Communicating Scientific Research course

Communicating Scientific Research course

An intensive scientific communication course designed to teach PhD candidates how to effectively communicate their research to a wide range of audiences using different types of media.

Key points

  • Intensive graduate course: one week in the autumn and one week in the spring
  • Focus: scientific presentations and writing, networking, and use of film
  • ECTS: pre-approved for a 5 ECTS special syllabus at the University of Oslo
  • Instructors: experienced and internationally renowned instructors
  • Applications: now open - apply by 25 August
Photo by Bård Gudim

Communicating Scientific Research (CSR) is an intensive, in-person course taught by internationally leading experts. CSR is hosted by Simula Academy, and takes place over one full week in the autumn semester and one full week in the spring semester.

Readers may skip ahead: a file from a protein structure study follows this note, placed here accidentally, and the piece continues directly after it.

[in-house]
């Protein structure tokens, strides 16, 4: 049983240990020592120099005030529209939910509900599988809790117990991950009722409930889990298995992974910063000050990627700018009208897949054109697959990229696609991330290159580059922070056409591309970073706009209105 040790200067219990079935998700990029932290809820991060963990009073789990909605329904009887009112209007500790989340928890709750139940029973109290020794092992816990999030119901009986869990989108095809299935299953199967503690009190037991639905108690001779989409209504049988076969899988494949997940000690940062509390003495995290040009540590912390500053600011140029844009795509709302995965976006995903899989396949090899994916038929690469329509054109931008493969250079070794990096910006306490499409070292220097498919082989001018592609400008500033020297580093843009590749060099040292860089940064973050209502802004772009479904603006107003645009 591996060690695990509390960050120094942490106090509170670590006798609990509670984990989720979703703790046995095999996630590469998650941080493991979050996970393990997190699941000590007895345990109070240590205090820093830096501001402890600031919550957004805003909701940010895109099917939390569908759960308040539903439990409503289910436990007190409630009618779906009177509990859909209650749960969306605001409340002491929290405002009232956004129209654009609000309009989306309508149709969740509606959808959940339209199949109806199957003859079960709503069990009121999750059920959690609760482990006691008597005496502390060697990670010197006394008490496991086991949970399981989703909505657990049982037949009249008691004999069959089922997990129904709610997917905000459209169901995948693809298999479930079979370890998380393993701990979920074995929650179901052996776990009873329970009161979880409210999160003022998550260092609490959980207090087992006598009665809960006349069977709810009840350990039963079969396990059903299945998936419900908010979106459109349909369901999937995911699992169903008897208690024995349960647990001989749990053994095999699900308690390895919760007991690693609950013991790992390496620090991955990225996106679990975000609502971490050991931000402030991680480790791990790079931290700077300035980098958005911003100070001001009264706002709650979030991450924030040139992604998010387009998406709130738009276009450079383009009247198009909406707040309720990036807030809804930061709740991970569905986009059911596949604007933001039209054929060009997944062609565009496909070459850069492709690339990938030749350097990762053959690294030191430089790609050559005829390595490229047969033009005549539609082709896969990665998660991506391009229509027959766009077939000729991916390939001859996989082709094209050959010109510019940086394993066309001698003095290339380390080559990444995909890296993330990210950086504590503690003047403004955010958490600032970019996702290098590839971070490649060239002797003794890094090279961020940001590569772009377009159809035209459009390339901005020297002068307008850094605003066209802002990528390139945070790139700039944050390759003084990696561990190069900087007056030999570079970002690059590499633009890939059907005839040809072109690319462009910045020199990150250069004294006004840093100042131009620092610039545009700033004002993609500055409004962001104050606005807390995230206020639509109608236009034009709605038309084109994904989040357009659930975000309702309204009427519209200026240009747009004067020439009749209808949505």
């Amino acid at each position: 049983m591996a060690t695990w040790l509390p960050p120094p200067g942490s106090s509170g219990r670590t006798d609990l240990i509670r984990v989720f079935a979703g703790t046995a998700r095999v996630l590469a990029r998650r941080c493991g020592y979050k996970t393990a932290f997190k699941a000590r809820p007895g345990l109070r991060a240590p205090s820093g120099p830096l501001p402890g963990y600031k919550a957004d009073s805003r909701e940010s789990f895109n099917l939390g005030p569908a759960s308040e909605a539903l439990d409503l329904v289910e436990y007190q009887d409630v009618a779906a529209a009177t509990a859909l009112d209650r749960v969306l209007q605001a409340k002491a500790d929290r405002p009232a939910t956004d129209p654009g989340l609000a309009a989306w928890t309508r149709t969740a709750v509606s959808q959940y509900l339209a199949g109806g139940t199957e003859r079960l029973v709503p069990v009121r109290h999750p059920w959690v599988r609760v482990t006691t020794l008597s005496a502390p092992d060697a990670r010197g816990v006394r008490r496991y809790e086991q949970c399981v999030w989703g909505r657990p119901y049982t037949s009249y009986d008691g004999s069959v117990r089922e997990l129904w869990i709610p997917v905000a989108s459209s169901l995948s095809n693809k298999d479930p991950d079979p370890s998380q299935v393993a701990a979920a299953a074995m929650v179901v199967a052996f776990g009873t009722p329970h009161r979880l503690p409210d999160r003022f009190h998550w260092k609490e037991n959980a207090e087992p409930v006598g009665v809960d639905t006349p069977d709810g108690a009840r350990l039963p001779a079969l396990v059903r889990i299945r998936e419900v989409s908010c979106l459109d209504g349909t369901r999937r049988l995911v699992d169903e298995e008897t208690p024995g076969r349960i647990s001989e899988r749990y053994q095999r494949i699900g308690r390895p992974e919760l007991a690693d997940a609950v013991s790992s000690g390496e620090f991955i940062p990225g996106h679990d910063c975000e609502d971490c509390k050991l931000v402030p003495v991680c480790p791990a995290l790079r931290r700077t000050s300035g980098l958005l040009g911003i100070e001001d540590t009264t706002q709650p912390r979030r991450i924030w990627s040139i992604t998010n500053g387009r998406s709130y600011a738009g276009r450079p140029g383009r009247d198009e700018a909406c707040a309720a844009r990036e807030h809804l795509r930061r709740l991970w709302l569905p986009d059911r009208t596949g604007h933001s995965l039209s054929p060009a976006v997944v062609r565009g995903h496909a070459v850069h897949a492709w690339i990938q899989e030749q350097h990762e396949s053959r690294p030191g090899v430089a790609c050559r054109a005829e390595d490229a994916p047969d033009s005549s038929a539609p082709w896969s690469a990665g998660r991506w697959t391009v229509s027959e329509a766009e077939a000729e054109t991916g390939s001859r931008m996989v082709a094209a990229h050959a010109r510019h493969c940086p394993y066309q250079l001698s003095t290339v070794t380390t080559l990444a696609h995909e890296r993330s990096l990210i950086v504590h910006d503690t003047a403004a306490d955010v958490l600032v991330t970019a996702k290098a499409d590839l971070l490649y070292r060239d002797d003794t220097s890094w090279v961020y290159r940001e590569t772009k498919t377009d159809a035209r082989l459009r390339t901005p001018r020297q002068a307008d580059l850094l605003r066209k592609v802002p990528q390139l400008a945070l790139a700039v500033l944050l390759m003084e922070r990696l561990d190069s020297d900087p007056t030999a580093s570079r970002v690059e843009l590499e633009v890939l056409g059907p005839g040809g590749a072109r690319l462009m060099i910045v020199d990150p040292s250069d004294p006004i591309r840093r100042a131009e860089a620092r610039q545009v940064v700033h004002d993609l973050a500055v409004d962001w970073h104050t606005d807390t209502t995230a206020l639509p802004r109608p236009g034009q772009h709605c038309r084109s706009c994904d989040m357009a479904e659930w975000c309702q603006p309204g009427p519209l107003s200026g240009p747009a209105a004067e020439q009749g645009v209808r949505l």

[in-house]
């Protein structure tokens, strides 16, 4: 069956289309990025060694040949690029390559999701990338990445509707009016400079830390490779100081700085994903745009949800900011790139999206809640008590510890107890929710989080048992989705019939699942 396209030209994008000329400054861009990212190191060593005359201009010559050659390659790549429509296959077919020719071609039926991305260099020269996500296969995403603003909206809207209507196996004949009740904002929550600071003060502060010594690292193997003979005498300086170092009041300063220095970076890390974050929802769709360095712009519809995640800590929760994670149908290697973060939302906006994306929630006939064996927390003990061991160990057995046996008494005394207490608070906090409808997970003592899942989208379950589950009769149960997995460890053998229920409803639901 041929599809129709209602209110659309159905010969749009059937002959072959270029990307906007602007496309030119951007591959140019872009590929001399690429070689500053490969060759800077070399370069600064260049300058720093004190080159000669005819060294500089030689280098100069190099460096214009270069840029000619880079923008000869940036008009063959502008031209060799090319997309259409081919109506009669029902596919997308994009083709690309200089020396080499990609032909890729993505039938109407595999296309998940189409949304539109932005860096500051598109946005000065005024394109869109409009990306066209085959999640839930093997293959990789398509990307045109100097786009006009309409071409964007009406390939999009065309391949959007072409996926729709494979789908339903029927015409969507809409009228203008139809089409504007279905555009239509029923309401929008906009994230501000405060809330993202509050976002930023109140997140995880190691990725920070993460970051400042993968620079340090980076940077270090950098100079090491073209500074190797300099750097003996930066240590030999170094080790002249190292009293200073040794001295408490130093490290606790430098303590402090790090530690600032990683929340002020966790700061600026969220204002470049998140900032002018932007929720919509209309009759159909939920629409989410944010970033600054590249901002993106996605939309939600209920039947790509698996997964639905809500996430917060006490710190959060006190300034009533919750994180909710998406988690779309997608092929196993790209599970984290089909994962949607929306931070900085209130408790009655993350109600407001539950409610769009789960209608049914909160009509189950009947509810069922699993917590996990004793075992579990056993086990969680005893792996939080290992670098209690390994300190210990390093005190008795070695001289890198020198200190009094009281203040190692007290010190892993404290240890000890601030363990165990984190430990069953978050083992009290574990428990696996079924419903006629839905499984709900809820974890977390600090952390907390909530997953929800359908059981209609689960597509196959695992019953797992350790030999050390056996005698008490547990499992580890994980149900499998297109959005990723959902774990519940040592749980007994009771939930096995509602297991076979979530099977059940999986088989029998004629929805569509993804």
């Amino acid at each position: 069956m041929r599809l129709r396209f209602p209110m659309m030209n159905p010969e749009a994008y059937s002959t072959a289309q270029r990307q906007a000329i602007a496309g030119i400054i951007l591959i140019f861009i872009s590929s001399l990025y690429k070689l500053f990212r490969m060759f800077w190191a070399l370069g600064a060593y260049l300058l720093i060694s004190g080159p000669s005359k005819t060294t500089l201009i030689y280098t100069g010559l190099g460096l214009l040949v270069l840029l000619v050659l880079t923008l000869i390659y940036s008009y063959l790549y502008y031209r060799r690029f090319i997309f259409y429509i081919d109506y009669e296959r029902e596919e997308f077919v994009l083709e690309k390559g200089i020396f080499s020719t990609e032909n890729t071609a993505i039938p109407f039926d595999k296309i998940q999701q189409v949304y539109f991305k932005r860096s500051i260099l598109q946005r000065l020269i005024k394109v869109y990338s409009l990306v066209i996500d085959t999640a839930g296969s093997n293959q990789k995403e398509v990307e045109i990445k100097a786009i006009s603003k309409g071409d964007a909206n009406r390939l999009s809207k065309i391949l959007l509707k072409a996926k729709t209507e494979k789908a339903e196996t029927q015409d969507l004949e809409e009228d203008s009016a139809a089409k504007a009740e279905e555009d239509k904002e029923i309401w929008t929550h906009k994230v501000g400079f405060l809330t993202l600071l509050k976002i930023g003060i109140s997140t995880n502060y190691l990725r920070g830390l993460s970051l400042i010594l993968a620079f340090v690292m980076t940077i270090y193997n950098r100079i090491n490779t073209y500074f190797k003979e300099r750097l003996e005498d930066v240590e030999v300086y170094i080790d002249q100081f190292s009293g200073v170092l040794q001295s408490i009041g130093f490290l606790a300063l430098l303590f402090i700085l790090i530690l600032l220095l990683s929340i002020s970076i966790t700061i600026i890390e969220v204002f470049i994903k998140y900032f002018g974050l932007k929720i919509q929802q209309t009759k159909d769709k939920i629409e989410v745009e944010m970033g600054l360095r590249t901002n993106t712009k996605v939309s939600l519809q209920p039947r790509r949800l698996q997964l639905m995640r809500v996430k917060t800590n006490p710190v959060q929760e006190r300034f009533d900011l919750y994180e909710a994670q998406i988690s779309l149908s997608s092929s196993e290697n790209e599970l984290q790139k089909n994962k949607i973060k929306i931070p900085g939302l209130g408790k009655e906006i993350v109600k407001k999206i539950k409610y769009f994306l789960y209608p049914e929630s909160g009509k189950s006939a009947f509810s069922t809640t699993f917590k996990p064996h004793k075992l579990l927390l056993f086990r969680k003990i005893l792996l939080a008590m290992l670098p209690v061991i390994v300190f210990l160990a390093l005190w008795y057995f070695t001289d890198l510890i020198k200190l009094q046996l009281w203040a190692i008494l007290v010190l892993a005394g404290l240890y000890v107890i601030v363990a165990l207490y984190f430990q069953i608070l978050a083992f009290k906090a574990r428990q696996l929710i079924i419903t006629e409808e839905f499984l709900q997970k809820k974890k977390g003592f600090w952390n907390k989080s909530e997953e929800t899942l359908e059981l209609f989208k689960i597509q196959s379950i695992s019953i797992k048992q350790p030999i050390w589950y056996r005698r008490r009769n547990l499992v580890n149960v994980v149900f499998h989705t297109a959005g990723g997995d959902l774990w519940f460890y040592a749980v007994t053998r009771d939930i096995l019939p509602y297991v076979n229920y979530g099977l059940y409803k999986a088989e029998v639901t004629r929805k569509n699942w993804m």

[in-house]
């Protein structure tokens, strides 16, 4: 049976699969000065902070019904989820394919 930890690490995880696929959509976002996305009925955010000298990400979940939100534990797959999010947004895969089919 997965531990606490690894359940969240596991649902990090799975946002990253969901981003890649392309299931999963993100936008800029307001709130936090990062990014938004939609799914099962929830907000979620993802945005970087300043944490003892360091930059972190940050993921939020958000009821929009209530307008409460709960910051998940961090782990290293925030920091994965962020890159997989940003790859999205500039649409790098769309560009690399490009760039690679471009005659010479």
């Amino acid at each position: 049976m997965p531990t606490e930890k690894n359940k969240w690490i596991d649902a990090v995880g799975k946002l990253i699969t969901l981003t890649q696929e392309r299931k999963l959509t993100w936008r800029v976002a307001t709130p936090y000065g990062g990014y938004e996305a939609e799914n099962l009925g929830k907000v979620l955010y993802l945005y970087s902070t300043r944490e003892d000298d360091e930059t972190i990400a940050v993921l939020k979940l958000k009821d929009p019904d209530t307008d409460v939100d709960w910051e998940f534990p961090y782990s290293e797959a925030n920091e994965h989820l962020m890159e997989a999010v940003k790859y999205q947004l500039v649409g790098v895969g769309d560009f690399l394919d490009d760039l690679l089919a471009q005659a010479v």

While the course is mainly open for PhD candidates at Simula, any open spots for the course will be made available for external applicants studying at Norwegian universities; we welcome your application.

Timing for the 2024/25 course:

1st week: 7-11 October, 2024
2nd week: 31 March - 4 April, 2025

Between the course weeks (i.e., over the winter), the students work on individual projects.

Please note: the course requires individual preparations and online sessions before the start of each course week, and between these weeks the students work on their individual projects (see last year's syllabus here; the content will be the same this year).


The completed course is pre-approved as a 5 ECTS special syllabus for the PhD program at the Faculty of Mathematics and Natural Sciences at the University of Oslo. Participants associated with other PhD programs will be required to apply for their home institution's approval if they want to include it in their own PhD syllabus. Upon successful completion of the course (fulfilling the course requirements and expectations), the Simula Academy will provide the necessary documentation of participation and a description of the course contents.